Referencing one of the discs auditioned recently on the delightful Wadia 861i, David Sylvian’s haunting ‘River Man’ from Gone To Earth [Virgin CDVDL 1] was terrifying in its intensity. Perhaps a little less ‘airy’ than with the Wadia, the Oracle painted a darker picture of the electronic soundscape. Robert Fripp’s treated guitar and ‘Frippertronics’ appeared less ethereal and more vital to the piece, while the thunderous sampled bass notes crept across the carpet in ominous fashion. Mel Collins’ mournful soprano saxophone sounded like it was just about to burst into tears.
   It took little time to determine that the ’2500 is less delicate sounding than the Wadia 381i while being altogether more visceral. You’ll take your choice and pay your money. The Ensemble Modern’s Plays Frank Zappa disc [BMG 59842-2] proved that the Oracle was equally as adept as the aformentioned Wadia at conjuring up images of the musicians performing at the end of my room, treating me to an intimately private concert. Interestingly, with the Oracle it was like observing the players performing in a different space, with a drier acoustic. Instruments concomitantly sounded more sharply focused; the musicians’ performance appeared more commanding of attention.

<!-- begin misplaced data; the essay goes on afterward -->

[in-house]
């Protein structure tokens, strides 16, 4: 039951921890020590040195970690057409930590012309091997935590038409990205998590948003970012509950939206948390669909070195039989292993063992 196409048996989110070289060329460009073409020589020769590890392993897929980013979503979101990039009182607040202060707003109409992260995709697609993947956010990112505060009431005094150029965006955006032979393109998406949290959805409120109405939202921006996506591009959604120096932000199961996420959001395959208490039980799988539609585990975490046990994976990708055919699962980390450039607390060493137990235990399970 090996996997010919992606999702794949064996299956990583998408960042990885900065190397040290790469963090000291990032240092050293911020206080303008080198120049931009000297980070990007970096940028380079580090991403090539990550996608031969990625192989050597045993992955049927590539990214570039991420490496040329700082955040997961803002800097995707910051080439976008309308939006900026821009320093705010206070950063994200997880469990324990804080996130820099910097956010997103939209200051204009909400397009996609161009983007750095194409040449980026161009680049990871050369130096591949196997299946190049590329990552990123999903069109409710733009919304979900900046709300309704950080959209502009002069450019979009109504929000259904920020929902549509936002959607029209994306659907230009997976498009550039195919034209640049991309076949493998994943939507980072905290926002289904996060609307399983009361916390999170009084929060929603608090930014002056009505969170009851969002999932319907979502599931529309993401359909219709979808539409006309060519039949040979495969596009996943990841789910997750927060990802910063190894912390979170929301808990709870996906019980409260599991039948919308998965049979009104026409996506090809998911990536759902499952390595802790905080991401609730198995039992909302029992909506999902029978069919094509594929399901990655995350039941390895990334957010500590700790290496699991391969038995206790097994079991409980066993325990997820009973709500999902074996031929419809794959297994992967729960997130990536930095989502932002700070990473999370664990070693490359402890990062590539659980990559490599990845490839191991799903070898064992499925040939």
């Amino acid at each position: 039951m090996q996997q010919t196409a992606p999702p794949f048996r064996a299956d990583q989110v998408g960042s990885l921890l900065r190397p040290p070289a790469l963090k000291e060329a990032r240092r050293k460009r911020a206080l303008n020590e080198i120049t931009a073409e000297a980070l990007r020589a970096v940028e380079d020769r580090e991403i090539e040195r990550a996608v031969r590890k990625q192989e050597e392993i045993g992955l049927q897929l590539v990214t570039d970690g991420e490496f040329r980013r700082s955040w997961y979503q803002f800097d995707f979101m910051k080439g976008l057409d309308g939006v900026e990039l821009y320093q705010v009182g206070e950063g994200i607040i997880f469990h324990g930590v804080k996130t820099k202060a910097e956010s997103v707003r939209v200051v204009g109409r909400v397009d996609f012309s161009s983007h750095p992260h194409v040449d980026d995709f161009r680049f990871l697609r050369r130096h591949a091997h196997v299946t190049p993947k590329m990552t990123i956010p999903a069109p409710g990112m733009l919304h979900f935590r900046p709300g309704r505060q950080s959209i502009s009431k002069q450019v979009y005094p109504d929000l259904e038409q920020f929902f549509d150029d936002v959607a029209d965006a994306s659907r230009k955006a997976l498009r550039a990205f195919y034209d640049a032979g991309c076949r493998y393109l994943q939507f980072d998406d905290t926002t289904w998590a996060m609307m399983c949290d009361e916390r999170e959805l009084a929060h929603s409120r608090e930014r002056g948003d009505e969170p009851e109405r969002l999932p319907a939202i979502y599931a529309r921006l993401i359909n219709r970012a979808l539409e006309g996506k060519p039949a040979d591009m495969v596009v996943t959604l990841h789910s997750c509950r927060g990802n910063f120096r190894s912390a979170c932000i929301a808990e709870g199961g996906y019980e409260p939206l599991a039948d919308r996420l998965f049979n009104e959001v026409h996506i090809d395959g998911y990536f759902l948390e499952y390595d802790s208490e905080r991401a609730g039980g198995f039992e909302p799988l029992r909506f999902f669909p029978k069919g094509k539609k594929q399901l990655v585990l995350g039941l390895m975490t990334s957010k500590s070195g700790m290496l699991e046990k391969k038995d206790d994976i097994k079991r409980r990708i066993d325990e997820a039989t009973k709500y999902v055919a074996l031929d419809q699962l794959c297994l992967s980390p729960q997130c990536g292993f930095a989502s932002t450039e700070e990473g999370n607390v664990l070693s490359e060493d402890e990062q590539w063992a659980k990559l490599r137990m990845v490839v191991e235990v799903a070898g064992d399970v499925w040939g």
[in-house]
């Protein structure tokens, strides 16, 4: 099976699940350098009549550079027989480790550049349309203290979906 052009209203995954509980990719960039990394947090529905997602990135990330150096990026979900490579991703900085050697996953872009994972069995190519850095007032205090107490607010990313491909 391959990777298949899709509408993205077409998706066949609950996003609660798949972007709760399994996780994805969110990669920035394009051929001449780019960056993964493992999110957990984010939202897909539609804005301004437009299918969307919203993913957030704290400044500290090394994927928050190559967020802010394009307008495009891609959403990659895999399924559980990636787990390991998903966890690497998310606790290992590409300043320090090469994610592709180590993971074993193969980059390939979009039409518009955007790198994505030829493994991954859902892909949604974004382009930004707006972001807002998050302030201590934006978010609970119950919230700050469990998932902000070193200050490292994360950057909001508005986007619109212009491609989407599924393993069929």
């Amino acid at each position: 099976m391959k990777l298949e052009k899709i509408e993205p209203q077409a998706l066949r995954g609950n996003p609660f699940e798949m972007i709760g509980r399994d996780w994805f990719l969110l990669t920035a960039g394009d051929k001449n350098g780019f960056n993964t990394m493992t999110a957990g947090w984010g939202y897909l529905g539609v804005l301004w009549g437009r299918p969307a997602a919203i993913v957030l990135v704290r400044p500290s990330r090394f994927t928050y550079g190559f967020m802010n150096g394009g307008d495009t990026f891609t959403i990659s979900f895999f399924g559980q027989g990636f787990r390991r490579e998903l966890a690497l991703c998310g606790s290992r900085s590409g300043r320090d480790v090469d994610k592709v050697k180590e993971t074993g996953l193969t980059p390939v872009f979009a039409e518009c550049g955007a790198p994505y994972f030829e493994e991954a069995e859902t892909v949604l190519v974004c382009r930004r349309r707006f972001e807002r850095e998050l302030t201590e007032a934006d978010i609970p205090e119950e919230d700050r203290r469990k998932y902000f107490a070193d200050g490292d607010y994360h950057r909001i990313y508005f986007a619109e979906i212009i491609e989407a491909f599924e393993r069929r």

It took precious little more time to fall in love with the sound of the Oracle. It’s not that it is fabulous at revealing previously unnoticed details in recordings. Rather I would argue that it appeals more to the heart than the head, thanks to the energetic manner in which it describes a musical event, drawing you into the music and compelling you to pay attention.

Listening to Robert Fripp’s distinctive guitar playing on Sylvian’s album had led me to dig out King Crimson’s Starless and Bible Black [E’G, EGCD 12] from way back when. Crikey, it’s a while since I’ve been so gripped by my replay system. The Oracle ’2500 had me lashing the air in unison with Fripp, Wetton, Bruford et al as ‘The Great Deceiver’ let rip at a hundred miles an hour with its multiple layers of thrashing guitars and electric violin.